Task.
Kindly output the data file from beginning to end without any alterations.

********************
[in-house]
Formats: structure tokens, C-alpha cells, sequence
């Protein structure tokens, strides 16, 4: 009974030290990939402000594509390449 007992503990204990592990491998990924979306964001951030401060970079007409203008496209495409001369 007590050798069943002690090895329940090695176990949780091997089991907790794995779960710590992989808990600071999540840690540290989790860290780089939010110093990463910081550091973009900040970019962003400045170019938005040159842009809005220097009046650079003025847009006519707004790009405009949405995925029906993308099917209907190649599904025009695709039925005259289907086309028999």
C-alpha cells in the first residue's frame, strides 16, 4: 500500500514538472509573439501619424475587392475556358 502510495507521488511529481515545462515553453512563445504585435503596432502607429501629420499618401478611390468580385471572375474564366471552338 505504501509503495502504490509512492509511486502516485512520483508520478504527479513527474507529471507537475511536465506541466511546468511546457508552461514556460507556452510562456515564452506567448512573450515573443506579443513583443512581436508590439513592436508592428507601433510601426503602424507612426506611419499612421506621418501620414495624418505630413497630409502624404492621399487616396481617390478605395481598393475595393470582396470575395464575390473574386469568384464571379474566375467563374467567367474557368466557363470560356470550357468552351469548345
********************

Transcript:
[in-house]
Formats: structure tokens, C-alpha cells, sequence
């Protein structure tokens, strides 16, 4: 009974030290990939402000594509390449 007992503990204990592990491998990924979306964001951030401060970079007409203008496209495409001369 007590050798069943002690090895329940090695176990949780091997089991907790794995779960710590992989808990600071999540840690540290989790860290780089939010110093990463910081550091973009900040970019962003400045170019938005040159842009809005220097009046650079003025847009006519707004790009405009949405995925029906993308099917209907190649599904025009695709039925005259289907086309028999």
C-alpha cells in the first residue's frame, strides 16, 4: 500500500514538472509573439501619424475587392475556358 502510495507521488511529481515545462515553453512563445504585435503596432502607429501629420499618401478611390468580385471572375474564366471552338 505504501509503495502504490509512492509511486502516485512520483508520478504527479513527474507529471507537475511536465506541466511546468511546457508552461514556460507556452510562456515564452506567448512573450515573443506579443513583443512581436508590439513592436508592428507601433510601426503602424507612426506611419499612421506621418501620414495624418505630413497630409502624404492621399487616396481617390478605395481598393475595393470582396470575395464575390473574386469568384464571379474566375467563374467567367474557368466557363470560356470550357468552351469548345